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Jennifer O’Neal Schiess

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Jennifer O’Neal Schiess
Partner
Policy and Evaluation

Background: Jennifer O'Neal Schiess is a partner on the Policy and Evaluation team. Since 2014, she has worked with a range of clients, including national and state advocacy organizations, nonprofits, policy think tanks, and foundations. She advises clients on state and national education policy, covering a range of topics. Jennifer has led work on personalized learning, school finance, school transportation, rural education, and governance. Prior to joining Bellwether, she worked with the Texas Legislature for a decade in a non-partisan role, serving as a senior adviser on the public education budget, school finance, and the fiscal and policy implications of a range of other public education issues including standards, assessment, and accountability; educator quality, compensation, and benefits; and charter schools and school choice policy. She also worked in university and governmental relations for Vanderbilt University and taught English in a public high school in Nashville. Jennifer holds a bachelor’s degree in English from Duke University, a master’s degree in education from Vanderbilt University, and a master’s degree in public policy from Duke University.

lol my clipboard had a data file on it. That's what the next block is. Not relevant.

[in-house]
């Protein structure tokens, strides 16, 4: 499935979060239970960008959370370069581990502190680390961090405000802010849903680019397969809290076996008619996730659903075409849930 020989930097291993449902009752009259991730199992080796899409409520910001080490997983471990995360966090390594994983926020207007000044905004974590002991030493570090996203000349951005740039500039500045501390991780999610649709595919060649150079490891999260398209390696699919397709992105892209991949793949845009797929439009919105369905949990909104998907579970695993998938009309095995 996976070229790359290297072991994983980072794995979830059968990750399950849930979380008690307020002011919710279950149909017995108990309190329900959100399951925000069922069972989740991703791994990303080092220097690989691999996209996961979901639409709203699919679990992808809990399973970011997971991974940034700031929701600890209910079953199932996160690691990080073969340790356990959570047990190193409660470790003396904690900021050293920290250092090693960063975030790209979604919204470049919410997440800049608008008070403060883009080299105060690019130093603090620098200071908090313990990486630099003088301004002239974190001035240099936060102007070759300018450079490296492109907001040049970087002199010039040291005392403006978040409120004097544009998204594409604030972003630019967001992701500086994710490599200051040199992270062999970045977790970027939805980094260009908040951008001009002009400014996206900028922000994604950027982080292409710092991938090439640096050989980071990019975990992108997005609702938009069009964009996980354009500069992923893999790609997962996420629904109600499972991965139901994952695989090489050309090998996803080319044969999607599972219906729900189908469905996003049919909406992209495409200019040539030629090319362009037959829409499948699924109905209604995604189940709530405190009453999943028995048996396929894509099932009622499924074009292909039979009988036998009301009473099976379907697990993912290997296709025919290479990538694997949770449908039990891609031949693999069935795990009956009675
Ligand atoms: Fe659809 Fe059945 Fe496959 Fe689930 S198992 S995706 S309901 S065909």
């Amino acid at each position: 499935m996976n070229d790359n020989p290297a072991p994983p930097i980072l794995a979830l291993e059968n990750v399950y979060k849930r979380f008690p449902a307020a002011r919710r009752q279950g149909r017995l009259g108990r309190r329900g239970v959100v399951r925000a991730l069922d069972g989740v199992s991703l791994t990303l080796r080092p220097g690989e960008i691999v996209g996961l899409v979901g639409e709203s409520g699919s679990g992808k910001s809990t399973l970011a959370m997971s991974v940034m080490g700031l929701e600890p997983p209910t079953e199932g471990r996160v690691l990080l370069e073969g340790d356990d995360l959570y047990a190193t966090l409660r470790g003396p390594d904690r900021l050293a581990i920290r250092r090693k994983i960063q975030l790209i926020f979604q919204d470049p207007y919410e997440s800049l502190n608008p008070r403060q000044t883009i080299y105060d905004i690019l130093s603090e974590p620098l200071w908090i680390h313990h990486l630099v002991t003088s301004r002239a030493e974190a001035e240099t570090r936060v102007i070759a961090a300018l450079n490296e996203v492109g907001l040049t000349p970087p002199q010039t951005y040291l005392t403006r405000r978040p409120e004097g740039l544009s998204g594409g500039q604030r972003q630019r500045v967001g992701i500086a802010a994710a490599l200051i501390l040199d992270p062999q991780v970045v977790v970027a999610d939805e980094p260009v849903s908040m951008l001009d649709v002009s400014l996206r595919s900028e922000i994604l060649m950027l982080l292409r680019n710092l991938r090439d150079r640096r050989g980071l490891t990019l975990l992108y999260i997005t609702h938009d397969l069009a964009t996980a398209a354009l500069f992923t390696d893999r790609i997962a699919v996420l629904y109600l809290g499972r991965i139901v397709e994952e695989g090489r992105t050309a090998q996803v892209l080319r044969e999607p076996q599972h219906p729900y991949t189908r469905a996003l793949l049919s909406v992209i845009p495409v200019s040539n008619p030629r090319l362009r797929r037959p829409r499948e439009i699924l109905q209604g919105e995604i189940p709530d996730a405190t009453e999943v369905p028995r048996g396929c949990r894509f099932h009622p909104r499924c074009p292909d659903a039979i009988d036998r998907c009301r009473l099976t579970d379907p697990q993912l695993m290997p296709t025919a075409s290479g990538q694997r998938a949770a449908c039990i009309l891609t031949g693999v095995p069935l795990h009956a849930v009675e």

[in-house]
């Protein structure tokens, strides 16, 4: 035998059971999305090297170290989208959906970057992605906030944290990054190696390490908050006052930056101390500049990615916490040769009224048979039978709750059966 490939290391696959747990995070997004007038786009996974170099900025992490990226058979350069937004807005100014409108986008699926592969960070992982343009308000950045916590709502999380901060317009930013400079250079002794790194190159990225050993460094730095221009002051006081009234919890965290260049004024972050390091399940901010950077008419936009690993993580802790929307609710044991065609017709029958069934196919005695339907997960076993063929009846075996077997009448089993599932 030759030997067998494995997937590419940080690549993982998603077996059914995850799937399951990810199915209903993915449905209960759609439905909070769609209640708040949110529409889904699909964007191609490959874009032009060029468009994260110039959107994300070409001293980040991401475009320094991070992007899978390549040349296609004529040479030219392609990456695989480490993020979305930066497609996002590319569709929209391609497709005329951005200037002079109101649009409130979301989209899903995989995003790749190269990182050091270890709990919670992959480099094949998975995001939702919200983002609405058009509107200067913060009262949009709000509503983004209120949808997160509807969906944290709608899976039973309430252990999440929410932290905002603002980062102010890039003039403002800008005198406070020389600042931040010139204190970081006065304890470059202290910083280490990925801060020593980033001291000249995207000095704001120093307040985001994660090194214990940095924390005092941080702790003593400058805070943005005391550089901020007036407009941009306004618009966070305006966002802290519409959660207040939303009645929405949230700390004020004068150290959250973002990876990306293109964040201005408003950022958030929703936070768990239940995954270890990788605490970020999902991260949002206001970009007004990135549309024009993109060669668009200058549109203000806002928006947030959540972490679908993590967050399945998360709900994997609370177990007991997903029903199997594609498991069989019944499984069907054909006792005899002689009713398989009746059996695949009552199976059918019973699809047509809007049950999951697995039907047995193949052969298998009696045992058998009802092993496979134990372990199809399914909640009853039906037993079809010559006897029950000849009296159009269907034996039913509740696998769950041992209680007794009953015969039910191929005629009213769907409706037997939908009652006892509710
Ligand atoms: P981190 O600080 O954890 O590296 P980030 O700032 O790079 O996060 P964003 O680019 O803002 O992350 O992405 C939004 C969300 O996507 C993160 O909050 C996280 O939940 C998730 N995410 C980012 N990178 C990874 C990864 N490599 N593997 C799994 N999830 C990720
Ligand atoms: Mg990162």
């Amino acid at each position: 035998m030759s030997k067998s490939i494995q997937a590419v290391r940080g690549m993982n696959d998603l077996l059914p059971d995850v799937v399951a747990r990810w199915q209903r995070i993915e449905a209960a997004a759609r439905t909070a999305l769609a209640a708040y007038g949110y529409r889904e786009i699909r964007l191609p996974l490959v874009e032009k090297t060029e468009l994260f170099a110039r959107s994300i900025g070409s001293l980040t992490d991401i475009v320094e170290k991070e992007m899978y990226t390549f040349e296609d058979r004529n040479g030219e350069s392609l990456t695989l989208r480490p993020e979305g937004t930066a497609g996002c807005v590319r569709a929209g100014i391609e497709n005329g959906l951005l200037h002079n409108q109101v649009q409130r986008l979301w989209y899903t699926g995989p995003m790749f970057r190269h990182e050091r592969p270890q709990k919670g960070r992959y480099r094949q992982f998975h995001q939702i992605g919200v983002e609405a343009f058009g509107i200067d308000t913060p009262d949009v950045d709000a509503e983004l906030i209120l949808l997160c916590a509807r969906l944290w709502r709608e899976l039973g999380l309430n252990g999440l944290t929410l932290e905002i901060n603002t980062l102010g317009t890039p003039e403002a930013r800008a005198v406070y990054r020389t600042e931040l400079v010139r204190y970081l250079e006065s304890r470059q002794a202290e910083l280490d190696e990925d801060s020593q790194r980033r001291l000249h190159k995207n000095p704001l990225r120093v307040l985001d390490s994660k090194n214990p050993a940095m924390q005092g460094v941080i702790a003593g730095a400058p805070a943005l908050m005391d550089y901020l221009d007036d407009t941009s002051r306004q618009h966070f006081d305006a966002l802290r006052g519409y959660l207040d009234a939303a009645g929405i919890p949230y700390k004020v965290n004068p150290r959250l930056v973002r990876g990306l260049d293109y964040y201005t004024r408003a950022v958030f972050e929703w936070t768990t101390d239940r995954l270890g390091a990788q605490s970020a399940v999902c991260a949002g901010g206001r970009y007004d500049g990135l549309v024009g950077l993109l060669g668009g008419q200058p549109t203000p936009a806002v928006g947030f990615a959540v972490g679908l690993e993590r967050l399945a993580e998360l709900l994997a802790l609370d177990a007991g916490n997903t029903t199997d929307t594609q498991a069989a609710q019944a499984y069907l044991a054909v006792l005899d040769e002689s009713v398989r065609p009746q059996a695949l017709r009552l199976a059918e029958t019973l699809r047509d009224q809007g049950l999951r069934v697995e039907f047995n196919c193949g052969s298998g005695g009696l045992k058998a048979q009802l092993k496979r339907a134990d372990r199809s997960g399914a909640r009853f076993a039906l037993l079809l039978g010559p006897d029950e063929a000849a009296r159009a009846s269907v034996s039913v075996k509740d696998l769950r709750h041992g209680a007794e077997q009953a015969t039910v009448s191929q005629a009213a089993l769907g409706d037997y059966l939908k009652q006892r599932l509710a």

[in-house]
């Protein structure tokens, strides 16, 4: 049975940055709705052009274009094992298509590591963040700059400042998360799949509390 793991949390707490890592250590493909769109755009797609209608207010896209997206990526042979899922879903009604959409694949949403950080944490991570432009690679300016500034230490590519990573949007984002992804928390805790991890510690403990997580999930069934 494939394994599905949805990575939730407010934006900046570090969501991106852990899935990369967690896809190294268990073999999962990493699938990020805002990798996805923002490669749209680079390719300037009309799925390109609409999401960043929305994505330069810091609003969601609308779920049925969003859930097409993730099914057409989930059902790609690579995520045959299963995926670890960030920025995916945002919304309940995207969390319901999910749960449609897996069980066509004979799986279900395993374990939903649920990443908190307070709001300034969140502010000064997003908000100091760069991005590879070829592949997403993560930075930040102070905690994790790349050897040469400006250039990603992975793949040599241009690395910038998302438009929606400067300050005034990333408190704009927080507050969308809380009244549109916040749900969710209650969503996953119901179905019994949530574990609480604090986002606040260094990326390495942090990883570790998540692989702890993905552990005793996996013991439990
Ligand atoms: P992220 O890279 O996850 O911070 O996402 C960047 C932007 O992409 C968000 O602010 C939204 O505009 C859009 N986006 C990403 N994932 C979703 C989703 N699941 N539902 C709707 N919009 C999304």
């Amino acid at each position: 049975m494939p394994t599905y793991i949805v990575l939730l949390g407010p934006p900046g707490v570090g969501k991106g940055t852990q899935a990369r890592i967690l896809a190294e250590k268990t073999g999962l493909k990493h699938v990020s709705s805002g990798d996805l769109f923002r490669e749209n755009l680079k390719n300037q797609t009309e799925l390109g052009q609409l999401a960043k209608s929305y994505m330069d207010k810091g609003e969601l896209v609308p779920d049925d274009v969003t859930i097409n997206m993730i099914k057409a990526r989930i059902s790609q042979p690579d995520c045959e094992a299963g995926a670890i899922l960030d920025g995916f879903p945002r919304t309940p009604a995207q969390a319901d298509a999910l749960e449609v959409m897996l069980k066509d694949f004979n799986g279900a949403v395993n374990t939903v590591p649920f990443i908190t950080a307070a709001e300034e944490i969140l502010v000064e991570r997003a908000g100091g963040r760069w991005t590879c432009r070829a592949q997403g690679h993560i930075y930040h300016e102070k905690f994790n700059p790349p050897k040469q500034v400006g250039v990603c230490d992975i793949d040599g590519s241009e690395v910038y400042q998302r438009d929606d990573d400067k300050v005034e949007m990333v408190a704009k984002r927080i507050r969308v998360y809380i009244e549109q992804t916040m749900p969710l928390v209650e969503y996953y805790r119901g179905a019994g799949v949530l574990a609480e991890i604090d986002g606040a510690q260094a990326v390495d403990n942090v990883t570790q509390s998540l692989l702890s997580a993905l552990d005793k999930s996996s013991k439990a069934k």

Experience at Bellwether: policy and strategy advising, research

Client segments served: policy research and advocacy organizations, think tanks, nonprofits, foundations, policymakers 

Sample clients: Stand for Children, TNTP, Alliance for Excellent Education, the Walton Family Foundation, the Bill & Melinda Gates Foundation

Why I do this work: I benefited from a high-quality public school experience that prepared me well for my college and career goals, and I believe it is our duty and obligation to ensure that all children have equitable access to the education and support they need to prepare them for success.

Recent Media

Publication
Jennifer O'Neal Schiess

The American Rescue Plan Act of 2021 (ARPA) includes $123 billion to K-12 education through the Elementary and Secondary School Emergency Relief Fund (ESSER) and $39 billion for higher education through the Higher Education Emergency Relief Fund (HEERF). What’s in the law? How can schools use the funding? And will it be enough to address the gaps that COVID-19 exposed and exacerbated? Despite variation in local context, in many places, ARPA will represent a windfall of funding for education. This brief provides a look at the K-12 and higher education-related provisions of ARPA, as well as an overview of other ARPA provisions related to families and children, including childcare, food, housing, and income supports.